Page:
Fraud costs the UK nearly £7billion a year. Viewed another way, it has been reported that 1 in 15 people are falling victim to fraud a year. And it only looks to be getting worse; with the advent of new, exploitable technologies, an increasingly globalised world, the tail end of a pandemic, an ongoing war, and a cost-of-living crisis, there now exist the perfect conditions for fraudsters to run rife.
The Fraud Strategy
After months of deliberation and speculation over how this ever-increasing problem ought best to be tackled, this week the Government suggested its answer in a document titled the "Fraud Strategy". At the fore of this Strategy is the aim to cut fraud by 10% by the end of the current parliament. It includes:
- Banning cold calls on all financial products. The Government argues that once the ban is implemented and widely known, the heightened awareness of these scams will work to prevent other people falling foul of similar schemes.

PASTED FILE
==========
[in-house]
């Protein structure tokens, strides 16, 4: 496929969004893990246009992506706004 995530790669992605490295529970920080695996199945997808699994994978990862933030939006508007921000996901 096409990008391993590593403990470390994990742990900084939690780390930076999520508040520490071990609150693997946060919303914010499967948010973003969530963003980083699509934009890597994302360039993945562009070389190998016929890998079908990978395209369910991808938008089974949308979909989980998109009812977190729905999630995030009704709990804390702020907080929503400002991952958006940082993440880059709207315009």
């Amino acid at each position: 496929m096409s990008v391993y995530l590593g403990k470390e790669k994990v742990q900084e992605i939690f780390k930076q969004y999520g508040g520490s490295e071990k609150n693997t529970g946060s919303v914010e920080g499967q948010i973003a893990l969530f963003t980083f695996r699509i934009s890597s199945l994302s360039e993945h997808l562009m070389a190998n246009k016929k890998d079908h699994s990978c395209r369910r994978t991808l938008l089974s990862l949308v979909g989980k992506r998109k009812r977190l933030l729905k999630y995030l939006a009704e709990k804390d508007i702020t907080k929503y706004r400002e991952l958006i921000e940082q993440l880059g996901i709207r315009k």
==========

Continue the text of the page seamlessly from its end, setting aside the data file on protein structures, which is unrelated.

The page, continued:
- Extending the power of banks. This would effectively allow banks to delay the processing of payments if they are on notice of any suspicious activity.
- Clamping down on "spoofing". The Government envisages working with Ofcom to use innovative technology to stop fraudsters from being able to impersonate legitimate UK phone numbers.
- Outlawing sim farms. These currently allow devices to be loaded with hundreds of sim cards which are controlled from a single computer, meaning fraudsters can send thousands of scam texts at once. By outlawing them, the Government hopes to deter fraudsters from being able to use the technology in this way, slowing down their access to thousands of potential victims at once.